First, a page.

Microsoft has been having an identity crisis. Ever since Apple released the original iPad, Microsoft believed that their vision for business would set a preferred course. And then the company discovered that the whole world had changed. Can Microsoft adapt and survive? It depends on your perspective.
I haven't rushed to write about Microsoft and Nokia because I don't think one can encapsulate the complexity of this acquisition in a quick editorial other than to stir the pot. And by stir the pot, I mean that writers who don't like Microsoft and want the company to fail are saying that no one can turn this ship around, and Microsoft is doomed to steady decline. There is no room for a third smartphone or ecosystem.
Writers who like Microsoft are saying that this will be a much needed infusion of mobility focus. The idea is that personal electronics have become so capable that Microsoft has to end its old ways of, generally, just creating software and adopt the Alan Kay advice:
People [companies] who are really serious about software should make their own hardware.
The issue isn't whether Microsoft has fallen badly behind or whether they're too big to change. Large companies can change and play catchup if they have the right leadership. What I think matters is whether the new CEO and his troops can conjure up the will to change in the face of what is basically a corporate emergency: all hands on deck.
Recently, a great writer, Elmore Leonard, passed away. In honor of him, Mashable published his 10 rules of writing. Number 10 is: "Try to leave out the part that readers tend to skip."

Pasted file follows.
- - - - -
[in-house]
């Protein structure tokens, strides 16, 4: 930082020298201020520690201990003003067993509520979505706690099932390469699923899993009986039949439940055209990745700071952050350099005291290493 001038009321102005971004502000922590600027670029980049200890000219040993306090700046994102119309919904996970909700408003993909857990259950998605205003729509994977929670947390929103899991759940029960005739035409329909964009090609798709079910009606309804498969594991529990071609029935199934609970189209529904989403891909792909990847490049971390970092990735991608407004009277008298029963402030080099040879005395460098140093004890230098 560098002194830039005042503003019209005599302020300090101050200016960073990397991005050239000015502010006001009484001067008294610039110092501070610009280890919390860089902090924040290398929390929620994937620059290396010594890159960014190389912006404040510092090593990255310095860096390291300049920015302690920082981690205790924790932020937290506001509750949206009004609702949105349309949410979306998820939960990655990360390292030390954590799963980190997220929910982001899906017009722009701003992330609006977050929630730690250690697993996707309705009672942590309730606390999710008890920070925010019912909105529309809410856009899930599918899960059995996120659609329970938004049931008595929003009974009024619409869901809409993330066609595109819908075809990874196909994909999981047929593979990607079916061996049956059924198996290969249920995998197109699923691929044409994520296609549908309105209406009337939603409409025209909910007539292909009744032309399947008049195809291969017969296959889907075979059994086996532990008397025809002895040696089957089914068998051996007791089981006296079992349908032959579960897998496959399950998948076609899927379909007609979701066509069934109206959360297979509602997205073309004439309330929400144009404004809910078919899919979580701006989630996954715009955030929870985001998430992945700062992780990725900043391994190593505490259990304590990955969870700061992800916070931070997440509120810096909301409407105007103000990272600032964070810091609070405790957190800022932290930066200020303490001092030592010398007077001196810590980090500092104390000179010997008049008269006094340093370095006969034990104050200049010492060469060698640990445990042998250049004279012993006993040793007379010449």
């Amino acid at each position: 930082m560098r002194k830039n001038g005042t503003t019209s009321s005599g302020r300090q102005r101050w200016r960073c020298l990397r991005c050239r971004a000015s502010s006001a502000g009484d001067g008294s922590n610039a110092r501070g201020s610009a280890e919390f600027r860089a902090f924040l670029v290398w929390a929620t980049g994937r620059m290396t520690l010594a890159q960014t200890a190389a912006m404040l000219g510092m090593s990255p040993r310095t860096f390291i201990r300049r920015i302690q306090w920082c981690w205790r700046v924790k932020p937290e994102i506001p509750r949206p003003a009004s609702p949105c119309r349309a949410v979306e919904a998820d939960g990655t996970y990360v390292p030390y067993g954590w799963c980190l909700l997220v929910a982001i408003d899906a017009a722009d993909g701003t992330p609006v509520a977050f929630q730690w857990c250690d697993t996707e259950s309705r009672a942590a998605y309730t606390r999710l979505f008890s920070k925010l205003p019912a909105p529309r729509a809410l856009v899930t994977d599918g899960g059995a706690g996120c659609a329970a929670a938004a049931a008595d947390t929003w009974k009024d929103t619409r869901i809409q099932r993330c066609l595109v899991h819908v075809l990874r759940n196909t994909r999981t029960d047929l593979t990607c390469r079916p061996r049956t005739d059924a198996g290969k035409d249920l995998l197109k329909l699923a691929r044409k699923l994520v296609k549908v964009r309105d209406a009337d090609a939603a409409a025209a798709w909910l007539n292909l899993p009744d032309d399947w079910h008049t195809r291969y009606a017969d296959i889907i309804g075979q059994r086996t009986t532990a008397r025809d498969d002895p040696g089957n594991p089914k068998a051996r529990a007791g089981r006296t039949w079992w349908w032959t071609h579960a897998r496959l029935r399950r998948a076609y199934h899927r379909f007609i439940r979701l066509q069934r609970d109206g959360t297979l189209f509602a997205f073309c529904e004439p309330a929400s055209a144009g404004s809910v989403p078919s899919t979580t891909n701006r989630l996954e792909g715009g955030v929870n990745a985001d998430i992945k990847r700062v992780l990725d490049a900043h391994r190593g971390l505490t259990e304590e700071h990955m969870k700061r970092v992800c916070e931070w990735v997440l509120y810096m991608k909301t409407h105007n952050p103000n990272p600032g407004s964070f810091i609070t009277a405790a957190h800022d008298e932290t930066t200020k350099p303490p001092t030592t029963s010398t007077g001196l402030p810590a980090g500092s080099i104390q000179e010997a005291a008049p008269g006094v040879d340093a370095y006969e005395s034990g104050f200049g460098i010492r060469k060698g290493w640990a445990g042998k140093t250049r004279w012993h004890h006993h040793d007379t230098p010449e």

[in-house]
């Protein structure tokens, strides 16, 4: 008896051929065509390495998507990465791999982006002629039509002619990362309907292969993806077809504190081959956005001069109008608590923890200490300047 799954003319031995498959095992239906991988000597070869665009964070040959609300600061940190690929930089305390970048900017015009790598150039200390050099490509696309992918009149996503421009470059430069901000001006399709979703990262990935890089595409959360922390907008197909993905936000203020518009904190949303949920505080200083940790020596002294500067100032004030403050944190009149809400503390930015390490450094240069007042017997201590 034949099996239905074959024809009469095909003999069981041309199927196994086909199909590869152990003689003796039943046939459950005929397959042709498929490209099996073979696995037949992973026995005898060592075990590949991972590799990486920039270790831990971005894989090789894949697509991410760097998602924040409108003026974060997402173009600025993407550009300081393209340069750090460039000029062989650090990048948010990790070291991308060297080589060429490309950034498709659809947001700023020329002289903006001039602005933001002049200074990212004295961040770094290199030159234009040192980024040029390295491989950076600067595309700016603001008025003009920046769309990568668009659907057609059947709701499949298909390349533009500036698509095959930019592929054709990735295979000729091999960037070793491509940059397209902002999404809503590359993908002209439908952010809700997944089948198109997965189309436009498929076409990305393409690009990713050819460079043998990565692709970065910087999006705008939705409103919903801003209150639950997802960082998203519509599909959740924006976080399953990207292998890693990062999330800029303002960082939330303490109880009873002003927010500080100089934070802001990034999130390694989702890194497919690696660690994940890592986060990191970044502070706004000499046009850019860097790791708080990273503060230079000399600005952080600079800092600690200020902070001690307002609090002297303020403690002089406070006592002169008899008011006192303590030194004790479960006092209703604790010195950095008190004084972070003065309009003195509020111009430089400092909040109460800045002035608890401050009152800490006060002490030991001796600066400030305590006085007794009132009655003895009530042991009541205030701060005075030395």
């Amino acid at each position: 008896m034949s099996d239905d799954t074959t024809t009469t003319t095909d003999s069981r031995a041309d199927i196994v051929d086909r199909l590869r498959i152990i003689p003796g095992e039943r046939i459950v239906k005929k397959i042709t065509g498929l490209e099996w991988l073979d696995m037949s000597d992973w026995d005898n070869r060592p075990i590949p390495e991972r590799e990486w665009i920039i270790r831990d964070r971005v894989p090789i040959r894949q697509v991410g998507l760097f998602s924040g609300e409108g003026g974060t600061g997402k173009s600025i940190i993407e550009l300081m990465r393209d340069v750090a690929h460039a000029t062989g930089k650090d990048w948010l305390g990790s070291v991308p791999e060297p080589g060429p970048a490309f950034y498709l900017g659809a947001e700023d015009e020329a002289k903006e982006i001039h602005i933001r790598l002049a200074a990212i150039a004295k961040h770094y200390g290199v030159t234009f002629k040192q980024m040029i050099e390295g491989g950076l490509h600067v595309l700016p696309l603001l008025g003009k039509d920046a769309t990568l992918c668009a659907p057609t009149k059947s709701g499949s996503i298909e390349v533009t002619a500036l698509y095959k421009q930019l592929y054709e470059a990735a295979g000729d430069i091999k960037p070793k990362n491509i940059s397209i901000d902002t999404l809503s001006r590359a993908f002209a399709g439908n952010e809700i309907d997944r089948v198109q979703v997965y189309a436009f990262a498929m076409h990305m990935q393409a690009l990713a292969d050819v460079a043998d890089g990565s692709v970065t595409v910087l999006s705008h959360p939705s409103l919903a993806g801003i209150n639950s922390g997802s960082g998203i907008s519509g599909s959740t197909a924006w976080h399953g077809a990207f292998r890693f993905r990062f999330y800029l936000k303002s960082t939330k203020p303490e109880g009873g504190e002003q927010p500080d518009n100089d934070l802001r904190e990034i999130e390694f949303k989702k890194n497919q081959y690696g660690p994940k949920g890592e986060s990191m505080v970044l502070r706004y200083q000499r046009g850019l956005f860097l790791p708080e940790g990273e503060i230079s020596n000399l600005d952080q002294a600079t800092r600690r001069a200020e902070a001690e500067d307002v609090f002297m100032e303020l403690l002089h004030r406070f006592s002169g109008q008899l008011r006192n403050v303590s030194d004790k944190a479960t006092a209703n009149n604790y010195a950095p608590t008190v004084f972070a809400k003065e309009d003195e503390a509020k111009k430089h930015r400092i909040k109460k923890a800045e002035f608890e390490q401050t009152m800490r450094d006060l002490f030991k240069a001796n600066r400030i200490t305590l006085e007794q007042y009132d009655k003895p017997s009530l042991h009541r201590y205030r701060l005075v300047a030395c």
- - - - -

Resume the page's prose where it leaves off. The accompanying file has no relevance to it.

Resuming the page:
It made me think of Microsoft. The company needs to just stop shipping products that no one wants to buy. That suggests that its new CEO will have to kill the Surface Tablets, just like Steve Jobs brutally slashed entire product lines when he came back to Apple in 1997.
Few people want to buy a tablet that has a keyboard and runs Windows.
That's not to say that Windows is dead on the PC. There are still millions of business customers who need what Windows offers on a PC. The number is dwindling, but that only matters if Microsoft never builds stepping stones to the future, as Apple did.
When I think about Microsoft now, I see a company that has some advantages. Microsoft...
- Understands cloud and web services better than Apple.
- (Finally) Got religion when it comes to OS security.
- Has done well protecting its intellectual property in patent lawsuits.
- Has a search service that was built for the right reasons.
- Understands the needs of business and government. It just needs to drop the aura of being such a doofus company with a doofus CEO in our modern times.
- Will inherit a great set of communication patents from Nokia.
- Is planning to replace an ineffective CEO.
- Now has an influx of Nokia employees who understand mobility -- if only they can be unleashed.
I am not sure that Stephen Elop is the right person to lead Microsoft, but I was strongly swayed towards him after I read his "Burning Platform" memo written in 2011. You should read it. I'll wait ...